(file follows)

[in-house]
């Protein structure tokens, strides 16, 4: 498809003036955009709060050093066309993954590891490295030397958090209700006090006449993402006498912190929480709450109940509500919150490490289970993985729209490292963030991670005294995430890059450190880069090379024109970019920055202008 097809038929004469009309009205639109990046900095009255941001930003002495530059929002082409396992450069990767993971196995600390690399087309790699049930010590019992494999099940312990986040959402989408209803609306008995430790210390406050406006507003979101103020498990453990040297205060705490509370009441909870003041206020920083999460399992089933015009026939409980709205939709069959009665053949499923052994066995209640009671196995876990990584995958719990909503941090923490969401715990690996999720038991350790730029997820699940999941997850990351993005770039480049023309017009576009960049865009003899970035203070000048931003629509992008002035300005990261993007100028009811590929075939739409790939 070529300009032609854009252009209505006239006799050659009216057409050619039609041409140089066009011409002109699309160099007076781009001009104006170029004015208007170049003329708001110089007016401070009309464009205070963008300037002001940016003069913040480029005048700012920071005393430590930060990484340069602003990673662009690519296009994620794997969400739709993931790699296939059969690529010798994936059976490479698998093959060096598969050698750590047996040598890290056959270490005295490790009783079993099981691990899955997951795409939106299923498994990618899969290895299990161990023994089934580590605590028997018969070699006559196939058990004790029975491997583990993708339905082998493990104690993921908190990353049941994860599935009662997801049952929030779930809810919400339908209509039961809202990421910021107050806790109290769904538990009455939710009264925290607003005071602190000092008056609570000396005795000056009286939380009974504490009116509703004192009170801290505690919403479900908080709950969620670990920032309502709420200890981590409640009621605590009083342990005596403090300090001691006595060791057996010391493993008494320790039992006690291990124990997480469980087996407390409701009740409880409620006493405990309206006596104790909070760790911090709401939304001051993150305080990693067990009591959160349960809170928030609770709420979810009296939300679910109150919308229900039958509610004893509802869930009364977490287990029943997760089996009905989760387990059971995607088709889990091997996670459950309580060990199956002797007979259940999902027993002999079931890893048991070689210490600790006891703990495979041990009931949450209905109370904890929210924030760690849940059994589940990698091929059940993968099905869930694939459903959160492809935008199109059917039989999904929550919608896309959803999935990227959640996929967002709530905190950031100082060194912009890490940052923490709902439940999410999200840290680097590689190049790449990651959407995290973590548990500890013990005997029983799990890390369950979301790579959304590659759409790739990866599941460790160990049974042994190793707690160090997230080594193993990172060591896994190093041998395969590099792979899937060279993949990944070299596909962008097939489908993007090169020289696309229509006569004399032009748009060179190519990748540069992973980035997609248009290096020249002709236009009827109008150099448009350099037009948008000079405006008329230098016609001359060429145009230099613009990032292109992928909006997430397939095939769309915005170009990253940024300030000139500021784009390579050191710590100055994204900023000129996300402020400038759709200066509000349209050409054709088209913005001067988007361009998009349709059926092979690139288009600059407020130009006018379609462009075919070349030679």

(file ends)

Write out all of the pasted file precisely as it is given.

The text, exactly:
[in-house]
């Protein structure tokens, strides 16, 4: 498809003036955009709060050093066309993954590891490295030397958090209700006090006449993402006498912190929480709450109940509500919150490490289970993985729209490292963030991670005294995430890059450190880069090379024109970019920055202008 097809038929004469009309009205639109990046900095009255941001930003002495530059929002082409396992450069990767993971196995600390690399087309790699049930010590019992494999099940312990986040959402989408209803609306008995430790210390406050406006507003979101103020498990453990040297205060705490509370009441909870003041206020920083999460399992089933015009026939409980709205939709069959009665053949499923052994066995209640009671196995876990990584995958719990909503941090923490969401715990690996999720038991350790730029997820699940999941997850990351993005770039480049023309017009576009960049865009003899970035203070000048931003629509992008002035300005990261993007100028009811590929075939739409790939 070529300009032609854009252009209505006239006799050659009216057409050619039609041409140089066009011409002109699309160099007076781009001009104006170029004015208007170049003329708001110089007016401070009309464009205070963008300037002001940016003069913040480029005048700012920071005393430590930060990484340069602003990673662009690519296009994620794997969400739709993931790699296939059969690529010798994936059976490479698998093959060096598969050698750590047996040598890290056959270490005295490790009783079993099981691990899955997951795409939106299923498994990618899969290895299990161990023994089934580590605590028997018969070699006559196939058990004790029975491997583990993708339905082998493990104690993921908190990353049941994860599935009662997801049952929030779930809810919400339908209509039961809202990421910021107050806790109290769904538990009455939710009264925290607003005071602190000092008056609570000396005795000056009286939380009974504490009116509703004192009170801290505690919403479900908080709950969620670990920032309502709420200890981590409640009621605590009083342990005596403090300090001691006595060791057996010391493993008494320790039992006690291990124990997480469980087996407390409701009740409880409620006493405990309206006596104790909070760790911090709401939304001051993150305080990693067990009591959160349960809170928030609770709420979810009296939300679910109150919308229900039958509610004893509802869930009364977490287990029943997760089996009905989760387990059971995607088709889990091997996670459950309580060990199956002797007979259940999902027993002999079931890893048991070689210490600790006891703990495979041990009931949450209905109370904890929210924030760690849940059994589940990698091929059940993968099905869930694939459903959160492809935008199109059917039989999904929550919608896309959803999935990227959640996929967002709530905190950031100082060194912009890490940052923490709902439940999410999200840290680097590689190049790449990651959407995290973590548990500890013990005997029983799990890390369950979301790579959304590659759409790739990866599941460790160990049974042994190793707690160090997230080594193993990172060591896994190093041998395969590099792979899937060279993949990944070299596909962008097939489908993007090169020289696309229509006569004399032009748009060179190519990748540069992973980035997609248009290096020249002709236009009827109008150099448009350099037009948008000079405006008329230098016609001359060429145009230099613009990032292109992928909006997430397939095939769309915005170009990253940024300030000139500021784009390579050191710590100055994204900023000129996300402020400038759709200066509000349209050409054709088209913005001067988007361009998009349709059926092979690139288009600059407020130009006018379609462009075919070349030679």